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Infectious Viral Fun!

February 6, 2018

Lana Tran twitter postOn January 24, we had 30 participants come out for our Permaculture 101 and Garden Planning Workshop at OISE. Ivan Chan from Eden in Season kicked things off with a one-hour lesson on some of the core principles of permaculture, such as integration, diversity and resilience. Before planning a garden, it’s important to first start with observation of the site you wish to transform, and then design based on your observations in order to achieve your garden planning goals. Taking into consideration the various characteristics of the site is key. What can be changed, and what must we figure out how to incorporate into our design? Soil for example can be improved over time through the addition of organic matter like compost, whereas the topography, surrounding buildings, and climate are not easily modified – particularly by students whose gardening is subject to the approval of the University administration. We can only use land that University Grounds (Facilities and Services) permits us to use, frequently in collaboration with other relevant departments. For our context, we must learn to work with the university bureaucracy if we want to garden on university property.

Once you’ve observed a site and come up with a design, you need to consider the resources that will need to go into making the garden a reality, such as seeds, compost, water, sun, and labour. Over the years, we’ve found that our best gardens are those located near already existing sprinkler systems, thereby limiting the labour required for manual irrigation.

Ivan also had us thinking about the shapes we find occurring in nature, such as spirals, snowflakes, or the way branches and roots grow. In nature, we rarely encounter straight gridlines or triangles. Instead, there are more complicated, interconnected patterns and undulations. Finally, Ivan encouraged us to introduce another core principle to our gardening ethic: stimulating infectious viral fun! Labour is one of the most important resources we rely upon to start and maintain any garden, so making the work fun and rewarding is key to ensuring volunteers continue to stay involved.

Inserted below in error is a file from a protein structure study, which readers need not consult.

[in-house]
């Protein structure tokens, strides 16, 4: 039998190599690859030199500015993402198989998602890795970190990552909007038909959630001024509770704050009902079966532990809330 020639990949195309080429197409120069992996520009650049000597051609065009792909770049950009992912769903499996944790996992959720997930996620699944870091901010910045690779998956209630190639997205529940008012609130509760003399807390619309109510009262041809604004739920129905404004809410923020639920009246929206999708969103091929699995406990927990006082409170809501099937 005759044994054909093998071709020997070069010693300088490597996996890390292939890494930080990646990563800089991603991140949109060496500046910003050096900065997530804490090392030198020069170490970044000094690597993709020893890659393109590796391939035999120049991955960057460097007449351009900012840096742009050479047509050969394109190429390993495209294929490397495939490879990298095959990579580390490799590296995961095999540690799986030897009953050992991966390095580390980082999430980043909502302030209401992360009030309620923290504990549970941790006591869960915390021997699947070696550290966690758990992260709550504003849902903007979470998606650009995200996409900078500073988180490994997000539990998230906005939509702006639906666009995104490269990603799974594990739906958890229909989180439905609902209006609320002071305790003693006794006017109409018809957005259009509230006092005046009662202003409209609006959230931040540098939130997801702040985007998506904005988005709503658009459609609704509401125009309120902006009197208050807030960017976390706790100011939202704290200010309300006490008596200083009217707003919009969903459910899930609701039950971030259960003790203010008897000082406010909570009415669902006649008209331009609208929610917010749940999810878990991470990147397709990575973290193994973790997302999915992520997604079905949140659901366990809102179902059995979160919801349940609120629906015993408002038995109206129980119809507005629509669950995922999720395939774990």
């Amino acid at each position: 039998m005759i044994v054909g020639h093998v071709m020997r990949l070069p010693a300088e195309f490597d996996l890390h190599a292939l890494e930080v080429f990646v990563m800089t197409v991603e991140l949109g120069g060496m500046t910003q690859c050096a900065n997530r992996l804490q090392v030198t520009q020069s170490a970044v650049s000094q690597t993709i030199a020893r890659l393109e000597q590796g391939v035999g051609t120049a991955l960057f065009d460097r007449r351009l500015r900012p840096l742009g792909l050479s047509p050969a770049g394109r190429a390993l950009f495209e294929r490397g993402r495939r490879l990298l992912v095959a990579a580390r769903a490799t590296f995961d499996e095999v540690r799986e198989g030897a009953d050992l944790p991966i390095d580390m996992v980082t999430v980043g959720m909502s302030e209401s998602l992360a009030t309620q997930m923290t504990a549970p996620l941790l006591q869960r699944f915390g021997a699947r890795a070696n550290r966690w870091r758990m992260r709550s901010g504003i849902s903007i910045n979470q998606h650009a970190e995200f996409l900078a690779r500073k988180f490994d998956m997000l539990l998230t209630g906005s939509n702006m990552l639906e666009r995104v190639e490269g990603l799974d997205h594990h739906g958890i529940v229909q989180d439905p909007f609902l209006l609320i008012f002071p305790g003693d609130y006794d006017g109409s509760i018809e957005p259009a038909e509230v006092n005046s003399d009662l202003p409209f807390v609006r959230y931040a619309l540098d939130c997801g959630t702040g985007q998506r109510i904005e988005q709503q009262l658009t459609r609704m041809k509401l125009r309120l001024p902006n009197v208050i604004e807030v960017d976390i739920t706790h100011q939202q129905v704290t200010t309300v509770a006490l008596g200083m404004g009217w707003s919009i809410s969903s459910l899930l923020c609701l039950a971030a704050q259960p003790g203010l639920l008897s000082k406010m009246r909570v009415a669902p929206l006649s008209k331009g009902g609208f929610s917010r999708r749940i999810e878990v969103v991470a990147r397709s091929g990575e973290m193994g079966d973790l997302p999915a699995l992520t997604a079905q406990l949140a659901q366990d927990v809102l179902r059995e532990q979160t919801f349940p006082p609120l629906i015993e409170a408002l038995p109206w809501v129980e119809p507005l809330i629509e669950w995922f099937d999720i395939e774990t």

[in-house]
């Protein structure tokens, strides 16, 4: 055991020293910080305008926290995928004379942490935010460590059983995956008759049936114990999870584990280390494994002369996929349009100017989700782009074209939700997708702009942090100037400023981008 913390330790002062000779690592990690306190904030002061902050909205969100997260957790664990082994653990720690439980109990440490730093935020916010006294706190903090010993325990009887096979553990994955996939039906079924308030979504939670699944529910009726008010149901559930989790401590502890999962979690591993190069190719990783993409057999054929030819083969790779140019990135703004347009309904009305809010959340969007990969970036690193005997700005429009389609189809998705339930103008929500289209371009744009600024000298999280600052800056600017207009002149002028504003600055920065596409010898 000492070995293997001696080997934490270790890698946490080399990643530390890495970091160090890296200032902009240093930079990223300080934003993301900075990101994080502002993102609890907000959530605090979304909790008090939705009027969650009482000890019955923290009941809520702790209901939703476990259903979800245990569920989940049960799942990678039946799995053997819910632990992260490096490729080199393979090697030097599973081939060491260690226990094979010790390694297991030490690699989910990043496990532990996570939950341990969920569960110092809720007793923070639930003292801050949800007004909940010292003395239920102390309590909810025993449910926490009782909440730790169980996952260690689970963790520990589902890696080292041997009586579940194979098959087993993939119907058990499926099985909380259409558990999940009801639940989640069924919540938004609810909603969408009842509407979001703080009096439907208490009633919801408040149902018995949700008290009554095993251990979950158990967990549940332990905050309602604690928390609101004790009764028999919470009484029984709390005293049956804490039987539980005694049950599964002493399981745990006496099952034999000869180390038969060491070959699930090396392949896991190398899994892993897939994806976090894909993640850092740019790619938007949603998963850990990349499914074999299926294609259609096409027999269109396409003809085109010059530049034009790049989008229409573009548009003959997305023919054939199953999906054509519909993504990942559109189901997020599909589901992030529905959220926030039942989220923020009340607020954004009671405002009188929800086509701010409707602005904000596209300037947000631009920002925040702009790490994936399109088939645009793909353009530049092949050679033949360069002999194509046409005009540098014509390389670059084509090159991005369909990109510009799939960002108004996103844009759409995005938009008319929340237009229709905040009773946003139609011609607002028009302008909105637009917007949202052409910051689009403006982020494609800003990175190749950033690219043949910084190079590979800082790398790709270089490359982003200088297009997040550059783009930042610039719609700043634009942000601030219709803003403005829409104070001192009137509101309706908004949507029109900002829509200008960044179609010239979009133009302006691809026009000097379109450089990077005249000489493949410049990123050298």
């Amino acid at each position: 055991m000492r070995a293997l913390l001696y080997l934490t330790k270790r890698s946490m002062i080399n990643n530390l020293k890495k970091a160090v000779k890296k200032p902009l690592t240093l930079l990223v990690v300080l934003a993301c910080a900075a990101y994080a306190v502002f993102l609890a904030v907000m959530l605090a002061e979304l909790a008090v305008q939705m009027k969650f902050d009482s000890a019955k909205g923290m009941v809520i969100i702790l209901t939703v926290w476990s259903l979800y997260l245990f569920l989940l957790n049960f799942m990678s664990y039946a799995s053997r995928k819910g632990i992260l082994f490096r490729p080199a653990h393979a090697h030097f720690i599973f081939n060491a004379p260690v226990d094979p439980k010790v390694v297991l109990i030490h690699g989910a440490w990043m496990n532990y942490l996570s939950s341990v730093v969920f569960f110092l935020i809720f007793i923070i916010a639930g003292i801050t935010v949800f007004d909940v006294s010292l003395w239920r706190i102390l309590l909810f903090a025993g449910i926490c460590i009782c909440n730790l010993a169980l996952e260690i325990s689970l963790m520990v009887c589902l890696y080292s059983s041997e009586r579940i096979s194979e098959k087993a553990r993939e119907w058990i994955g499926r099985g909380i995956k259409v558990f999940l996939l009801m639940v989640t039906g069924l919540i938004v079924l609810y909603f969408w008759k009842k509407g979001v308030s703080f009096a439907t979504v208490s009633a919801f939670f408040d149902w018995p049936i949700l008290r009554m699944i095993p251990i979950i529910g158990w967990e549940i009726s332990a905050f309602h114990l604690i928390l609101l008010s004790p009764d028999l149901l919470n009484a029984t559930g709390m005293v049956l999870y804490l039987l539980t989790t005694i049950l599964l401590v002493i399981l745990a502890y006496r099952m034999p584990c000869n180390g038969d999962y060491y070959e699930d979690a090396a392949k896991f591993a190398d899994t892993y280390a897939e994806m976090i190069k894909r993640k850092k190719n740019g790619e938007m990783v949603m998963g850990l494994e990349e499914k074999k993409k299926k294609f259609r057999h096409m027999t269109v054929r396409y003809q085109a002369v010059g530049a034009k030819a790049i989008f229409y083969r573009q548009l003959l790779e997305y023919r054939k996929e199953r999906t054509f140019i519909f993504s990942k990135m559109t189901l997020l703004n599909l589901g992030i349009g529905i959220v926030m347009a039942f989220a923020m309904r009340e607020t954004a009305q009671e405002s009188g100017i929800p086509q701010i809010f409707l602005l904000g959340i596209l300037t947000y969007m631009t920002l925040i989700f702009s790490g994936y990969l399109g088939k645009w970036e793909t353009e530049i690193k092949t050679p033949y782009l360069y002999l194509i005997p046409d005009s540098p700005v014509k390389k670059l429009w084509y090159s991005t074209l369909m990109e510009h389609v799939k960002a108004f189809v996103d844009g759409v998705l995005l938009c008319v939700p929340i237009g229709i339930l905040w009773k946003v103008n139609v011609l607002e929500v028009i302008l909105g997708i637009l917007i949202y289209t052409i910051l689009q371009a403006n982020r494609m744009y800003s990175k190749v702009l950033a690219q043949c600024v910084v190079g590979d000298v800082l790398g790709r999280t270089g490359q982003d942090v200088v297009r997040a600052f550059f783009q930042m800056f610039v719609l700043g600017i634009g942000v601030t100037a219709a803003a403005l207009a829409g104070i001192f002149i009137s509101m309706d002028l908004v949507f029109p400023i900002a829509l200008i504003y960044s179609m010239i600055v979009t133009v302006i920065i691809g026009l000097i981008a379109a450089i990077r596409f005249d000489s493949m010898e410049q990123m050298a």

Charles, Jan. 24 workshop

Charles presenting his group’s ideas for the Anthropology Greenhouse

After our introduction to permaculture, we broke into four groups to brainstorm ideas for our different projects this season: the UTSU Gardens, the Sid Smith Plot, the Anthropology Garden and Greenhouse, and the hope of establishing a spiral herb mound at Hart House post ramp construction (the ramp will be built on top of our previous garden in front of the building.) Each group was provided with some background for their relevant site to inform their plans, and after 20 minutes they presented their ideas to the larger group.

Some of the ideas involved the importance of rotating crops to ensure soil health, and the need to avoid soil compaction. Others came up with ways to integrate vertical systems to make better use of the limited space, or how to tap into various funding sources to buy any required materials. It was wonderful to sense the excitement in the air at all the possibilities of what we could achieve through working together collaboratively. It was also great to meet so many people with different backgrounds and skill sets, eager to share their knowledge.

A special thank you to Ivan Chan for facilitating this workshop for us, and to UTSU for contributing an honorarium. Thanks as well to all of those who came out and contributed to such a successful planning exercise!

Kristy Bard
Coordinator, Dig In! Campus Agriculture

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One Comment leave one →
  1. Don Young permalink
    February 7, 2018 10:55 am

    Good report on the workshop.

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